Measuring Environmental Benefits

Carcinogenic chemical with a linear dose-response relationship

Suppose that clinical studies on a particular chemical indicate that in high doses it increases the risk of breast cancer by 1 in 1,000. That is, if 1,000 people were exposed to the high dose we would expect about 1 extra case of cancer. Furthermore, suppose that the clinical dose is about 100 times larger than the dose people actually receive in the environment, and toxicologists believe the dose-response relationship is linear. Finally, suppose that a study has been done of people’s willingness to pay for reducing a similar risk and it was found to be $2 million per life saved.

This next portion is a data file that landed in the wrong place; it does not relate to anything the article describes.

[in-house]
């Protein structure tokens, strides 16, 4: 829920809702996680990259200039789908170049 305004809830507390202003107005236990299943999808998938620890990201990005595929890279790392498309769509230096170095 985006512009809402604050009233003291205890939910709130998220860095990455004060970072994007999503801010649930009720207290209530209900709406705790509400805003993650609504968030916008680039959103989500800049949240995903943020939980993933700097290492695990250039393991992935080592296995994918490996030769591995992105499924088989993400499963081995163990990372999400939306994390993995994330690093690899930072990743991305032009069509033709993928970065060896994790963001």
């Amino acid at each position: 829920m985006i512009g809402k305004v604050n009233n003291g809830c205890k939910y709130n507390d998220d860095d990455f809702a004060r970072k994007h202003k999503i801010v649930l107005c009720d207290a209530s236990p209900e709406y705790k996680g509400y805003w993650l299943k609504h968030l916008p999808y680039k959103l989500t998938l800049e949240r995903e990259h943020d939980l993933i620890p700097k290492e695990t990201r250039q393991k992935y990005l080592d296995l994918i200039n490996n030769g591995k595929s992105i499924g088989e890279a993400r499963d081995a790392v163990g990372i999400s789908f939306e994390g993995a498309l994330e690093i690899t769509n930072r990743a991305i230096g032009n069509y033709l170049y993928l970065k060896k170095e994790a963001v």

1. Suppose that one million people are currently exposed to the chemical. Calculate the benefit of a policy that would cut the dose they receive in half. Would this policy be worth doing if it cost $8 million? Explain why or why not.
  2. Some of the steps in doing the calculation in part (a) are subject to a great deal of uncertainty. Which ones and why? Given this uncertainty, if you had to choose between two equally expensive policies, one which cut the dose in half and one which reduced the exposed population by 50%, which one would you choose? Explain why.
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Peter J Wilcoxen, The Maxwell School, Syracuse University
Revised 04/07/2006